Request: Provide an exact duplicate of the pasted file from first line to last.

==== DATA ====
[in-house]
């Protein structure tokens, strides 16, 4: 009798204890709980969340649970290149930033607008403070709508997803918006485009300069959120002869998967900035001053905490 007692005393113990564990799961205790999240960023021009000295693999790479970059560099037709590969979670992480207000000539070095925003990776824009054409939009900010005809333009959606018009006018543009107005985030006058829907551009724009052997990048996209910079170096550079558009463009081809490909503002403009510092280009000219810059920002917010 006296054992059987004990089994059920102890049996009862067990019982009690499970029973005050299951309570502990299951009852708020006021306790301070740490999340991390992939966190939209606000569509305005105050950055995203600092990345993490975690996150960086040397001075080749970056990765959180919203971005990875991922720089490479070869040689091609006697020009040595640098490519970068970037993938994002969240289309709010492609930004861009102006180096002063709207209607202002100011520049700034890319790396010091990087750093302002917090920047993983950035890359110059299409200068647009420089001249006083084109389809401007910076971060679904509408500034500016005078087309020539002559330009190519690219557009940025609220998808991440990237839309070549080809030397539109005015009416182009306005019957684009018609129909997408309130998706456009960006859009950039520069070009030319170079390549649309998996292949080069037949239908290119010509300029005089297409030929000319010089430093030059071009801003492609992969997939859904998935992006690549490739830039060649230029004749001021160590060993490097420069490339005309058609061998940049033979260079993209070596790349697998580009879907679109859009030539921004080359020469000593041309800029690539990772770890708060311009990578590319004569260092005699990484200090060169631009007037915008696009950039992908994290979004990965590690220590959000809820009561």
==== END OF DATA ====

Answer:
[in-house]
């Protein structure tokens, strides 16, 4: 009798204890709980969340649970290149930033607008403070709508997803918006485009300069959120002869998967900035001053905490 007692005393113990564990799961205790999240960023021009000295693999790479970059560099037709590969979670992480207000000539070095925003990776824009054409939009900010005809333009959606018009006018543009107005985030006058829907551009724009052997990048996209910079170096550079558009463009081809490909503002403009510092280009000219810059920002917010 006296054992059987004990089994059920102890049996009862067990019982009690499970029973005050299951309570502990299951009852708020006021306790301070740490999340991390992939966190939209606000569509305005105050950055995203600092990345993490975690996150960086040397001075080749970056990765959180919203971005990875991922720089490479070869040689091609006697020009040595640098490519970068970037993938994002969240289309709010492609930004861009102006180096002063709207209607202002100011520049700034890319790396010091990087750093302002917090920047993983950035890359110059299409200068647009420089001249006083084109389809401007910076971060679904509408500034500016005078087309020539002559330009190519690219557009940025609220998808991440990237839309070549080809030397539109005015009416182009306005019957684009018609129909997408309130998706456009960006859009950039520069070009030319170079390549649309998996292949080069037949239908290119010509300029005089297409030929000319010089430093030059071009801003492609992969997939859904998935992006690549490739830039060649230029004749001021160590060993490097420069490339005309058609061998940049033979260079993209070596790349697998580009879907679109859009030539921004080359020469000593041309800029690539990772770890708060311009990578590319004569260092005699990484200090060169631009007037915008696009950039992908994290979004990965590690220590959000809820009561």